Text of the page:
The purpose of What Matters to Me and Why is to encourage reflection within the Stanford community on matters of personal values, beliefs, and motivations in order to better understand the lives and inspirations of those who shape the University.

Allyson Hobbs, Assistant Professor of History

Allyson Hobbs is an Assistant Professor in the History Department at Stanford. She graduated magna cum laude from Harvard University and she received a Ph.D. with distinction from the University of Chicago. She has received fellowships from the Ford Foundation, the Clayman Institute for Gender Research, and the Center for the Comparative Study of Race and Ethnicity at Stanford.

Allyson’s first book, A Chosen Exile: A History of Racial Passing in American Life, published by Harvard University Press in 2014, examines the phenomenon of racial passing in the United States from the late eighteenth century to the present. A Chosen Exile won two prizes from the Organization of American Historians: the Frederick Jackson Turner Prize for best first book in American history and the Lawrence Levine Prize for best book in American cultural history.

A Chosen Exile has been reviewed in the New York Times Book Review, the San Francisco Chronicle, Harper’s, the Los Angeles Review of Books, and the Boston Globe. The book was selected as a New York Times Book Review Editor’s Choice, a “Best Book of 2014” by the San Francisco Chronicle, and a “Book of the Week” by the Times Higher Education in London. The Root named A Chosen Exile as one of the “Best 15 Nonfiction Books by Black Authors in 2014.”

Allyson teaches courses on American identity, African American history, African American women’s history, and twentieth century American history and culture. She has won numerous teaching awards including the Phi Beta Kappa Teaching Prize, the Graves Award in the Humanities, and the St. Clair Drake Teaching Award.

Allyson is a contributing writer to the New Yorker.com and her work has also been featured on cnn.com, slate.com, and in the New York Times, Los Angeles Times, The Chronicle of Higher Education, The National Review, and the Christian Science Monitor.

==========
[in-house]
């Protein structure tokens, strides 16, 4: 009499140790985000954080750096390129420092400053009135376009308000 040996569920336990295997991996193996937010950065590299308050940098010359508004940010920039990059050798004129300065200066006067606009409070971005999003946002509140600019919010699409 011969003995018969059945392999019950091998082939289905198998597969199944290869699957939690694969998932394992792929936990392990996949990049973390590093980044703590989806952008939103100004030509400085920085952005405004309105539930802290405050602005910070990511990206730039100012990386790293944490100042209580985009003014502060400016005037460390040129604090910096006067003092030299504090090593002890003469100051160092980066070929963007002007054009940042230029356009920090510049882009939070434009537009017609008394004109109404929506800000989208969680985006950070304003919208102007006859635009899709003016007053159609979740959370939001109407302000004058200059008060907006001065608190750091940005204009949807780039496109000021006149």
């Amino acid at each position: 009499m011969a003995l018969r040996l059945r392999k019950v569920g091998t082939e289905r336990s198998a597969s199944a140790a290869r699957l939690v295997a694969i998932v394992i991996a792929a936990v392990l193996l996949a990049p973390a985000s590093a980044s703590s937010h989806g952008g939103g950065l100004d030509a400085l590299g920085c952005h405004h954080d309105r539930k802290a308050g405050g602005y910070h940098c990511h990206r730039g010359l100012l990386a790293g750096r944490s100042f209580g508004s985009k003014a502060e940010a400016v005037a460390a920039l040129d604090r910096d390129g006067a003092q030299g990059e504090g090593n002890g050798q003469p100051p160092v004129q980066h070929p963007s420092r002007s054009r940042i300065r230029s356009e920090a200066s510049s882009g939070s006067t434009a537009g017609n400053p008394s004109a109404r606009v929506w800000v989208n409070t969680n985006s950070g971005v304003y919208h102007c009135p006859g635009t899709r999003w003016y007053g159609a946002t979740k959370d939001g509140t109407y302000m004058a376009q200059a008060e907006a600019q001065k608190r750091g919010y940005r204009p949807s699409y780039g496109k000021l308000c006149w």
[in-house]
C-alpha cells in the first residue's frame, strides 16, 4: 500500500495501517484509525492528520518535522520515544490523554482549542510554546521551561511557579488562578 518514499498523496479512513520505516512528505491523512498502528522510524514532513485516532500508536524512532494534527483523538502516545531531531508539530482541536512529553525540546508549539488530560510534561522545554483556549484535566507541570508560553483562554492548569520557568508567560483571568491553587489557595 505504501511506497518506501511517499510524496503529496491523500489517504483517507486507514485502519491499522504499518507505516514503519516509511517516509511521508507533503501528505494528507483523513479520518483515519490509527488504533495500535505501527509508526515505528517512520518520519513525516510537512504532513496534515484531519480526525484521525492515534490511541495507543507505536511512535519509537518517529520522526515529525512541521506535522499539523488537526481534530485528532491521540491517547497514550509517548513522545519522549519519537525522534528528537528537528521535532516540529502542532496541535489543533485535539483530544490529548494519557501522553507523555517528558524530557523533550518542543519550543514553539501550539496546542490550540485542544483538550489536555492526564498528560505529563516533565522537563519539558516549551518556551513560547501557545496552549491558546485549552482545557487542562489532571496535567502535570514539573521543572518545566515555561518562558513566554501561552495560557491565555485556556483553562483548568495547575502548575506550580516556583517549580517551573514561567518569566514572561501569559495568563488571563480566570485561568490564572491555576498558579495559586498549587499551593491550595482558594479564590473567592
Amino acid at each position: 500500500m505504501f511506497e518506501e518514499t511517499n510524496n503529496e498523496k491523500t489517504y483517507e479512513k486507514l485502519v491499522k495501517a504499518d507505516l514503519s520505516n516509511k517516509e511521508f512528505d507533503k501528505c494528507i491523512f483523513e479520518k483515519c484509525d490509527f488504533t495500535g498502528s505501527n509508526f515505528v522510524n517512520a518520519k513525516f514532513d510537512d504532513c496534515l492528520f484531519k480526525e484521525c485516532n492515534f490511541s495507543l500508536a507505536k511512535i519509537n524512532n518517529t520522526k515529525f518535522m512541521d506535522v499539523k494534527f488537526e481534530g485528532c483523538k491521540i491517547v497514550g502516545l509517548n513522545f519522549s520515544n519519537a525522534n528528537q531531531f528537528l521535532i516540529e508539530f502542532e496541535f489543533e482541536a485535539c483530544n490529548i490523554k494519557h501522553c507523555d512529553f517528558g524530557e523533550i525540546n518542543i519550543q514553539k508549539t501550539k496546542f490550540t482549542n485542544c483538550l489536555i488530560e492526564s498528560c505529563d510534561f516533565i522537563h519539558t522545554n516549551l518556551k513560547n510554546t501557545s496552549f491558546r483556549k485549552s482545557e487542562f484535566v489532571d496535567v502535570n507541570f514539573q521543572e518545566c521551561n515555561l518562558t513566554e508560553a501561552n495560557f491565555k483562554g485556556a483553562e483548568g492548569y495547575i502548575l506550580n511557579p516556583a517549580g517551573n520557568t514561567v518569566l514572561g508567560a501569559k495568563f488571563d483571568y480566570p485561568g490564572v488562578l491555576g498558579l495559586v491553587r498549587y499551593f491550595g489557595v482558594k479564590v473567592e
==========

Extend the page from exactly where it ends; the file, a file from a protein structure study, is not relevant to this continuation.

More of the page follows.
For more information, click here.

Tags: ,

The Latinos of Asia: How Filipino Americans Break the Rules of Race

Posted in Asian Diaspora, Books, Census/Demographics, Forthcoming Media, Latino Studies, Monographs, Social Science, United States on 2016-02-04 02:30Z by Steven

The Latinos of Asia: How Filipino Americans Break the Rules of Race

Stanford University Press
March 2016
227 pages
Cloth ISBN: 9780804793940
Paper ISBN: 9780804797542
Digital ISBN: 9780804797573

Anthony Christian Ocampo, Assistant Professor of Sociology
California State Polytechnic University, Pomona

Is race only about the color of your skin? In The Latinos of Asia, Anthony Christian Ocampo shows that what “color” you are depends largely on your social context. Filipino Americans, for example, helped establish the Asian American movement and are classified by the U.S. Census as Asian. But the legacy of Spanish colonialism in the Philippines means that they share many cultural characteristics with Latinos, such as last names, religion, and language. Thus, Filipinos’ “color”—their sense of connection with other racial groups—changes depending on their social context.

The Filipino story demonstrates how immigration is changing the way people negotiate race, particularly in cities like Los Angeles where Latinos and Asians now constitute a collective majority. Amplifying their voices, Ocampo illustrates how second-generation Filipino Americans’ racial identities change depending on the communities they grow up in, the schools they attend, and the people they befriend. Ultimately, The Latinos of Asia offers a window into both the racial consciousness of everyday people and the changing racial landscape of American society.

Tags: , , ,

Atlantic Africa and the Spanish Caribbean, 1570-1640

Posted in Articles, Books, Caribbean/Latin America, Forthcoming Media, History, Monographs, Slavery on 2016-02-03 03:30Z by Steven